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# fread() problem

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I am trying to read from a text file using fread(). However, when I read from the file, I get the contents of the file, but I also get random junk tagged onto the end. For example, lets say I have a file that contains the phrase "I like cheese!":
int main()
{
FILE *fp;
char *buffer;
int filesize = 0;

fp = fopen("cheese.txt", "r");

fseek(fp, 0, SEEK_END);
filesize = ftell(fp);   // get size of file
rewind(fp);

buffer = new char[filesize]; // allocate enough memory to hold the file

fread((char *)buffer, 1, filesize, fp);

fclose(fp);

cout << buffer << endl;

delete[] buffer;

return 0;
}


Instead of printing "I like cheese!", it prints (in my case) "I like cheese!²²²²". I have been searching for a couple days for a solution to this, and I can't seem to find anyone who has had a similar problem. I thought perhaps it was allocating too much memory, and the end of the string was just random junk that was initially in my buffer, but no matter how many characters I read from the file, there is always extra characters stuck on the end. Can anyone help? Thanks!

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Try allocating the memory as size of the file plus one. After reading the file in, make the last character '\0';

The system doesn't know where the end of the string is. fread is usually used for binary-mode operations, use something like fgets for text-mode.

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There are actually two problems. The first is as Mercury pointed out, your char buffer is not null-terminated. The second is that since you are opening the file in text mode on some platforms (i.e. Windows) the size of the file as reported by fseek/ftell will not be the same as the number of characters read, since newlines are two characters in file and one character when read.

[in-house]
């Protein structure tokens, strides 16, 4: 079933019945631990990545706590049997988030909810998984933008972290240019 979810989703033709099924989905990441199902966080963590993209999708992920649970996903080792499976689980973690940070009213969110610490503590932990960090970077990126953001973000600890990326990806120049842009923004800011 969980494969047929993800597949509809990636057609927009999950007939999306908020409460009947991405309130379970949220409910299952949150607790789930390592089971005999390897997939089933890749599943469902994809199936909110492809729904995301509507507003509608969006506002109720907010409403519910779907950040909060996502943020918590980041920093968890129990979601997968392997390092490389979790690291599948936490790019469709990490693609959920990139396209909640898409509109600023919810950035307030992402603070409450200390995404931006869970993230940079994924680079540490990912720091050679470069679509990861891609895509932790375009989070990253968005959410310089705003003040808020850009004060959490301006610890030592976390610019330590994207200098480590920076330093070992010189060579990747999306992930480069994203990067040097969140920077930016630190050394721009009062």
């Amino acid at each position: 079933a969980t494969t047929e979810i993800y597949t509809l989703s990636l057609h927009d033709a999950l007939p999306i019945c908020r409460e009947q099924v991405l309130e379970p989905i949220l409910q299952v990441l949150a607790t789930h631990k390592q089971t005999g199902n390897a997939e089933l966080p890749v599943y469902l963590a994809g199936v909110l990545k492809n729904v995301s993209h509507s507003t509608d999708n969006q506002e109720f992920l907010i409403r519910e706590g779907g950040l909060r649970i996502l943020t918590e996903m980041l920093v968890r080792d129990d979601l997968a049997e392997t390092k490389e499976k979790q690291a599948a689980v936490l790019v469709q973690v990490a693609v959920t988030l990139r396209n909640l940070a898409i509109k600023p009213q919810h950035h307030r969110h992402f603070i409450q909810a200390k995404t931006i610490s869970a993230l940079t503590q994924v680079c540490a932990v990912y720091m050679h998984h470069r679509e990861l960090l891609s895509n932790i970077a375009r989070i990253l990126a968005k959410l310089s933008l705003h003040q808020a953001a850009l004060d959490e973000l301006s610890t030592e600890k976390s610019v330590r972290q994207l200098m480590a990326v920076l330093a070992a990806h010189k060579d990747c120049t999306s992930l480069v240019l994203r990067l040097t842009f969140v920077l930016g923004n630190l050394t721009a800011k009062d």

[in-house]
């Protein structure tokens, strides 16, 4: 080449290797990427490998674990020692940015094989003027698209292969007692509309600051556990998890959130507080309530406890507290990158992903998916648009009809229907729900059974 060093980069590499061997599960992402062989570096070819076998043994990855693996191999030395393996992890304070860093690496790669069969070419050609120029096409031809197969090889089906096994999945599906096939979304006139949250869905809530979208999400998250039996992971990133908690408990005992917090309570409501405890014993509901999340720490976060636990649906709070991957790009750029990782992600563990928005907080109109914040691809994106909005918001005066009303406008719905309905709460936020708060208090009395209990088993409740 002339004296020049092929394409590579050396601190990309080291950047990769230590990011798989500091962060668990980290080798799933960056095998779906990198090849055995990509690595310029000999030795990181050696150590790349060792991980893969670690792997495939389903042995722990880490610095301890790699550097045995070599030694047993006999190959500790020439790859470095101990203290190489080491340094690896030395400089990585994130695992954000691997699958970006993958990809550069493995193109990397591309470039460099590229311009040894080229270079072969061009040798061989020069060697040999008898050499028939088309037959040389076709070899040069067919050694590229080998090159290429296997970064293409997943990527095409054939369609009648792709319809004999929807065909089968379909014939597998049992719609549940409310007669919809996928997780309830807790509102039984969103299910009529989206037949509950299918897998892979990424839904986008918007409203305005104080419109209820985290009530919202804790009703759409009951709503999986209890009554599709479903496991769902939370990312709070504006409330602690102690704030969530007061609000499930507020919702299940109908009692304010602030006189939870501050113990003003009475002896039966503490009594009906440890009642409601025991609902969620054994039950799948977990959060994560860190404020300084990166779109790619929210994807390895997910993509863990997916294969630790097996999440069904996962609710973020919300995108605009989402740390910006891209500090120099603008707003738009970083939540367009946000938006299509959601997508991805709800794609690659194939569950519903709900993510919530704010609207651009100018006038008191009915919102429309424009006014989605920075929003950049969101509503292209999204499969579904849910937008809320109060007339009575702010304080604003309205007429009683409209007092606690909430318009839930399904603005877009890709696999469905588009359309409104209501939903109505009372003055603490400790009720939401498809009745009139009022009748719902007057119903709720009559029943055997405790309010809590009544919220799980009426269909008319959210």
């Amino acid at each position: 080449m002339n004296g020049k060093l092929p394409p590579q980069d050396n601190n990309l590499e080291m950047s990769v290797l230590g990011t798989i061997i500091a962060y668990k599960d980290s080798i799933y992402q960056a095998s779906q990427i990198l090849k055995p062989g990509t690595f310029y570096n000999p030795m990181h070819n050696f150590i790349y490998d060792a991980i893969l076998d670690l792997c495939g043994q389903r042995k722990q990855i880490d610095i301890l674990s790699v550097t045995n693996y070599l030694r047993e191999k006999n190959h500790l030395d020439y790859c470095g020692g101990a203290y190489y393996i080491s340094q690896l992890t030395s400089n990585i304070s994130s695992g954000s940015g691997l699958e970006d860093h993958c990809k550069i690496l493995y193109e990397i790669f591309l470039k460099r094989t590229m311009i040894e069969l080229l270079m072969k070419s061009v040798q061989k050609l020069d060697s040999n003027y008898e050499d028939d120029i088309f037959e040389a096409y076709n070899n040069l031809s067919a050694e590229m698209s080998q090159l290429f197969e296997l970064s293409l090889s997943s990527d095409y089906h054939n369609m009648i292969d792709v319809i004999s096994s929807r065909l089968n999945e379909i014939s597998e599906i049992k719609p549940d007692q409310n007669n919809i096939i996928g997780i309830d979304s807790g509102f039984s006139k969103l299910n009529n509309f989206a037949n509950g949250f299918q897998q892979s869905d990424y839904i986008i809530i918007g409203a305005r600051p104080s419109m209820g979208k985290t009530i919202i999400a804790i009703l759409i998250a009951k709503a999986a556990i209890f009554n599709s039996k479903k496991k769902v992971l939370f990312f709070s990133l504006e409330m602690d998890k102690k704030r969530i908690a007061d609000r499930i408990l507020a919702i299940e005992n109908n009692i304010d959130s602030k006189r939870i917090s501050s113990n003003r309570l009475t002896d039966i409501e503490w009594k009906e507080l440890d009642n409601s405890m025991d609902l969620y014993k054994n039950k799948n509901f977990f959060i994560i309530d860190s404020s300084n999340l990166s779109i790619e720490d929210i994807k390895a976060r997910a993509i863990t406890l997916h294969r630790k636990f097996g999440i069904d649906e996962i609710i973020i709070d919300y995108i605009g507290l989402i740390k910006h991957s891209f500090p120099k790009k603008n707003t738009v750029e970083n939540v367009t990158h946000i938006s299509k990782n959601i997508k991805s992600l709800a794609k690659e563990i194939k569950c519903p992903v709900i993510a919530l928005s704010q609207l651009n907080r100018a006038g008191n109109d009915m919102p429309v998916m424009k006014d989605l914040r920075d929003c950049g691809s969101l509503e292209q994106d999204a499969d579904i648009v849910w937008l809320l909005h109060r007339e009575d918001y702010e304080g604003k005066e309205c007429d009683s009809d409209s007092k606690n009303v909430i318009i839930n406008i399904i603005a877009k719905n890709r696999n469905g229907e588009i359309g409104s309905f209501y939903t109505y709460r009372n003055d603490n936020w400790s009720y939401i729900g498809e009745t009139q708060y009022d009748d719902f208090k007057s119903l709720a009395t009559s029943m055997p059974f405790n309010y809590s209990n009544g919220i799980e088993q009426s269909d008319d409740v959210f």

Why are you using C file functions in C++? Using fstreams is just as easy (arguably easier):
#include <fstream>#include <iostream>#include <iterator>#include <vector>int main(){	std::ifstream reader("cheese.txt");	// as a raw buffer	std::vector< char > raw_buffer((std::istreambuf_iterator< char >(reader)), std::istreambuf_iterator< char >());	reader.seekg(0, std::ios::beg);	// or as a string	std::string string_buffer((std::istreambuf_iterator< char >(reader)), std::istreambuf_iterator< char >());	// no null terminator required	std::cout << string_buffer << std::endl;}

Enigma

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#include <stdio.h>#include <stdlib.h>int main(){	FILE *fp;		char *buffer;		int filesize;		fp = fopen("cheese.txt", "r");		fseek(fp, 0, SEEK_END);		filesize = ftell(fp);   // get size of file		fseek(fp, 0, SEEK_SET);		buffer = (char *) malloc(sizeof(char) * (filesize + 1)); // allocate enough memory to hold the file		fgets(buffer, filesize + 1, fp);		fclose(fp);		printf("%s\n", buffer);		free(buffer);		return 0;}

Quote:
 Original post by EnigmaWhy are you using C file functions in C++? Using fstreams is just as easy (arguably easier)

Because we like to do for the heck of it.

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